01:49:43<sorear>SamB_XP: the documentation for things under /proc is woefully lacking
01:49:44<SamB_XP>sorear: how is that undocumented
01:49:57<SamB_XP>well, I mean, ls -l isn't documentation ?
01:49:58<rabbitear>I don't know 'this app'
01:50:04<rabbitear>to say. that..
01:50:07<sorear>SamB_XP: afaict man 4 proc hasn't been updated since before 2.0.x
01:50:43<SamB_XP>sorear: and ls -l doesn't count as documentation?
01:50:45<sorear>SamB_XP: by that logic the source code must count too
01:51:02<SamB_XP>sorear: well, nearly
01:51:03<rabbitear>must count..
01:51:27<rabbitear>you should be able to see where a file is being 'got' from the source
01:51:44<sorear>dancor: But if you're trying to access the directory of an exec, you are doing something very very un-unixlike
01:52:09<rabbitear>sorear: what is this app?
01:52:31<sorear>dancor: distributed programs are strongly encouraged to follow the Filesystem Hierarchy Standard, which says that your progam is in /usr/bin and none of your data files are there
01:52:36<sorear>rabbitear: no clue, ask dancor
01:52:48<sorear>rabbitear: oh, Linux
01:52:53<sorear>linux proper that is
01:53:00<rabbitear>sorear: the kernel itself?
01:53:02<sorear>yes
01:53:06<rabbitear>sorear: oh..
01:53:32<rabbitear>sorear: I can't go there..
01:53:56<sorear>rabbitear: Linux proper::has undocumented features No clue, ask dancor::can i get the path of the executable?
01:54:01<sorear>rabbitear: clarifies?
01:54:08<SamB_XP>sorear: maybe he wants to know what prefix it is installed in
01:54:16<SamB_XP>i.e. /usr vs. /usr/local
01:54:39<rabbitear>I really don't know the topic here.
01:54:43<sorear>dancor: if what SamB_XP says is true, @PREFIX@
01:55:38<dancor>i'm reading the FHS. thanks
01:57:51<rabbitear>dancor: good idea
02:02:04<dancor>i have an executable and a bunch of png files. i have no immediate vision for how this would install onto /. but right now i have the executable progName in ~/p/progName and the images in ~/p/progName/data. i just want to be able to run the program as ~/p/progName/progName. what is the correct thing to do, link the binary to ~/bin (or ~/usr/bin) and the data dir to ~/lib/share/progName and the program has to guess if it should loo
02:03:45<kpreid>images would go in PREFIX/share/progName/
02:03:53<kpreid>executable in PREFIX/bin/
02:05:00<dancor>right ok. and how do you access PREFIX in the .hs?
02:05:27<sorear>dancor: you got cut off sat "it should look"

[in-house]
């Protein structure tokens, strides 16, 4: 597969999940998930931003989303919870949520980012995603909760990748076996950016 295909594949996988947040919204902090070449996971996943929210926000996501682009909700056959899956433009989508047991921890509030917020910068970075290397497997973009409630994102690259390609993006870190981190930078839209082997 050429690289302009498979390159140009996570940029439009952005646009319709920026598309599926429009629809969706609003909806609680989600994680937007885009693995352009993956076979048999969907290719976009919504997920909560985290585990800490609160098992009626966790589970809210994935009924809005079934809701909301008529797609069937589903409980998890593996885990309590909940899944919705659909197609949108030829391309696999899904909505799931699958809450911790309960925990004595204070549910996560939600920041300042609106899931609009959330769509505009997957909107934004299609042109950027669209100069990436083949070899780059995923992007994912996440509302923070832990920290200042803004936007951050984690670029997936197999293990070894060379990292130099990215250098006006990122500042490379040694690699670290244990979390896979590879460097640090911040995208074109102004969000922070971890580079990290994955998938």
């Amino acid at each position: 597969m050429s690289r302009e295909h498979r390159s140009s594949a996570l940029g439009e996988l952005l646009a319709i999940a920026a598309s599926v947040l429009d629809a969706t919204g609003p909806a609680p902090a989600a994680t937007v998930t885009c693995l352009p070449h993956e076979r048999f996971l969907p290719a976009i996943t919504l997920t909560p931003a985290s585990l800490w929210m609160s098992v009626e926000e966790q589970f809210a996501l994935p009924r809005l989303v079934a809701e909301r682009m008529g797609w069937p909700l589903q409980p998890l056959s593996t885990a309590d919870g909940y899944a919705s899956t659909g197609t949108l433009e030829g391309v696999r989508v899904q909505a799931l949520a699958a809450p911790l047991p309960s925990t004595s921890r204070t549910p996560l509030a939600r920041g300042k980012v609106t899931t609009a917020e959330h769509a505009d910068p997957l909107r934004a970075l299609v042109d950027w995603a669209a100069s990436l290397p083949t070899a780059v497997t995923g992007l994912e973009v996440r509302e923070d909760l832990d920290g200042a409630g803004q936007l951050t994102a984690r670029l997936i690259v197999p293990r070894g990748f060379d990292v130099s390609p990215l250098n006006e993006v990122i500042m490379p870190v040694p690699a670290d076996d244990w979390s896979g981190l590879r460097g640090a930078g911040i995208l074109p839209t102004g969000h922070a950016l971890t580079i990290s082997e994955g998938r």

02:07:46<dancor>and so even when you guys are testing programs you have this structure in place (and PREFIX is like . or ~) ?
02:09:17<kpreid>dancor: at compile/installation time you wire the prefix into the executable
02:09:43<kpreid>it could be just a shell script which execs the real program and passes the prefix in environment or args
02:10:24<rabbitear>dancor: if its not for you re-read FHS
02:10:45<rabbitear>dancor: other wise, its not an issue
02:10:54<gwern>so, I'm trying to figure out how to take some text and return a list of all the URLs in it, and I check out Text.HTML and I see 'address :: Html -> Html' in <http://www.haskell.org/ghc/docs/latest/html/libraries/html/Text-Html.html>, but this doesn't help me at all. where do I find the real documentation which actually describes what it does?
02:10:54<lambdabot>http://www.haskell.org/ghc/docs/latest/html/libraries/html/Text-Html.html>
02:10:55<dancor>is it possible to specify PREFIX and PROGNAME (?) in the .hs file to be filled in at compile time
02:12:10<ddarius>It certainly is possible in a variety of ways.
02:12:23<rabbitear>yeppers
02:12:34<rabbitear>FHS would have people not complain
02:13:00<dancor>ddarius: but would i have to do something myself (sed 's/@PREFIX@/../g')
02:13:36<ddarius>dancor: That's one possibility, or you can use CPP, or you can import a module that gets made, or you can use TH, or you can do a variety of other things.
02:14:37<SamB_XP>how do you have Cabal tell you where your files will be?
02:14:48<dancor>well which one is the most unixlike since what i wanted to do, in this world of possibilty, apparently wasn't :)
02:14:56<SamB_XP>also, it occurs to me that Cabal should support games ;-)
02:15:11<ddarius>SamB_XP: ?
02:15:29<SamB_XP>ddarius: games go in different places from ordinary programs
02:15:51<ddarius>And Cabal doesn't support that?
02:17:56<dancor>i guess i'm confused how i can take the --prefix you give to ghc or cabal and replace strings in my source